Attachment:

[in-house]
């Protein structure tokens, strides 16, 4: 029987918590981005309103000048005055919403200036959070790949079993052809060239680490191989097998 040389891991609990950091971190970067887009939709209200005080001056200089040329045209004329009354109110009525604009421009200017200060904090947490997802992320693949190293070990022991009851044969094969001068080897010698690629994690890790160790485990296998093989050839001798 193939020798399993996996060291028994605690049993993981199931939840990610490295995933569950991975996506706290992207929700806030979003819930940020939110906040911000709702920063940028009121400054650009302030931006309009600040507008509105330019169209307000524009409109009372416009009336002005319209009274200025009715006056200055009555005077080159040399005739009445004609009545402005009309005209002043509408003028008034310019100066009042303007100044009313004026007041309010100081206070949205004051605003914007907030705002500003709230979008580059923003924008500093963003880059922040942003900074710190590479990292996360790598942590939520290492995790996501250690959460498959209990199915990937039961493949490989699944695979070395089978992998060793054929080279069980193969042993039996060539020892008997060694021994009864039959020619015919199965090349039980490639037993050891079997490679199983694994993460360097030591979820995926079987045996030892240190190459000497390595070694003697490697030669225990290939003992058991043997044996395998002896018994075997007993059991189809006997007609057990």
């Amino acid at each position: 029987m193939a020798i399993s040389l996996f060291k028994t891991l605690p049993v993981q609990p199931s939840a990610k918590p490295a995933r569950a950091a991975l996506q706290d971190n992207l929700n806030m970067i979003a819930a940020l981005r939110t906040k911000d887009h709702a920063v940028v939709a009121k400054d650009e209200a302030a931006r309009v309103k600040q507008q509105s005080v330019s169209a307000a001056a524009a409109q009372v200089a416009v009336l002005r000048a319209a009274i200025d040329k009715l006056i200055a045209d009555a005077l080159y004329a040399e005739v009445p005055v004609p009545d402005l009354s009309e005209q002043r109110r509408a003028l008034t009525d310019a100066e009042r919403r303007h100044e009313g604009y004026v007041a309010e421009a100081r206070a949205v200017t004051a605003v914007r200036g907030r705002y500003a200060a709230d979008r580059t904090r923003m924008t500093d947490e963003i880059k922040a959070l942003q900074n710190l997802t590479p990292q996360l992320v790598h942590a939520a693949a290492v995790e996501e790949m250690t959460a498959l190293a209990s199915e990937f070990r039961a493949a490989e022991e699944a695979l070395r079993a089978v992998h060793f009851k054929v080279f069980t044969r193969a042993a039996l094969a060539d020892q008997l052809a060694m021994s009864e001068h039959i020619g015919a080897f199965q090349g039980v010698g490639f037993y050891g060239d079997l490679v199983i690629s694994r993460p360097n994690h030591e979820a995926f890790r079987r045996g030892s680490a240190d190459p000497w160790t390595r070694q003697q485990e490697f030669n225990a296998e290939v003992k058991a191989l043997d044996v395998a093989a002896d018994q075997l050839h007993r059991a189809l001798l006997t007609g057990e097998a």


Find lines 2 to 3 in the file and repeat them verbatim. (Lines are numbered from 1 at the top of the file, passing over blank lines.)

């Protein structure tokens, strides 16, 4: 029987918590981005309103000048005055919403200036959070790949079993052809060239680490191989097998 040389891991609990950091971190970067887009939709209200005080001056200089040329045209004329009354109110009525604009421009200017200060904090947490997802992320693949190293070990022991009851044969094969001068080897010698690629994690890790160790485990296998093989050839001798 193939020798399993996996060291028994605690049993993981199931939840990610490295995933569950991975996506706290992207929700806030979003819930940020939110906040911000709702920063940028009121400054650009302030931006309009600040507008509105330019169209307000524009409109009372416009009336002005319209009274200025009715006056200055009555005077080159040399005739009445004609009545402005009309005209002043509408003028008034310019100066009042303007100044009313004026007041309010100081206070949205004051605003914007907030705002500003709230979008580059923003924008500093963003880059922040942003900074710190590479990292996360790598942590939520290492995790996501250690959460498959209990199915990937039961493949490989699944695979070395089978992998060793054929080279069980193969042993039996060539020892008997060694021994009864039959020619015919199965090349039980490639037993050891079997490679199983694994993460360097030591979820995926079987045996030892240190190459000497390595070694003697490697030669225990290939003992058991043997044996395998002896018994075997007993059991189809006997007609057990």
């Amino acid at each position: 029987m193939a020798i399993s040389l996996f060291k028994t891991l605690p049993v993981q609990p199931s939840a990610k918590p490295a995933r569950a950091a991975l996506q706290d971190n992207l929700n806030m970067i979003a819930a940020l981005r939110t906040k911000d887009h709702a920063v940028v939709a009121k400054d650009e209200a302030a931006r309009v309103k600040q507008q509105s005080v330019s169209a307000a001056a524009a409109q009372v200089a416009v009336l002005r000048a319209a009274i200025d040329k009715l006056i200055a045209d009555a005077l080159y004329a040399e005739v009445p005055v004609p009545d402005l009354s009309e005209q002043r109110r509408a003028l008034t009525d310019a100066e009042r919403r303007h100044e009313g604009y004026v007041a309010e421009a100081r206070a949205v200017t004051a605003v914007r200036g907030r705002y500003a200060a709230d979008r580059t904090r923003m924008t500093d947490e963003i880059k922040a959070l942003q900074n710190l997802t590479p990292q996360l992320v790598h942590a939520a693949a290492v995790e996501e790949m250690t959460a498959l190293a209990s199915e990937f070990r039961a493949a490989e022991e699944a695979l070395r079993a089978v992998h060793f009851k054929v080279f069980t044969r193969a042993a039996l094969a060539d020892q008997l052809a060694m021994s009864e001068h039959i020619g015919a080897f199965q090349g039980v010698g490639f037993y050891g060239d079997l490679v199983i690629s694994r993460p360097n994690h030591e979820a995926f890790r079987r045996g030892s680490a240190d190459p000497w160790t390595r070694q003697q485990e490697f030669n225990a296998e290939v003992k058991a191989l043997d044996v395998a093989a002896d018994q075997l050839h007993r059991a189809l001798l006997t007609g057990e097998a």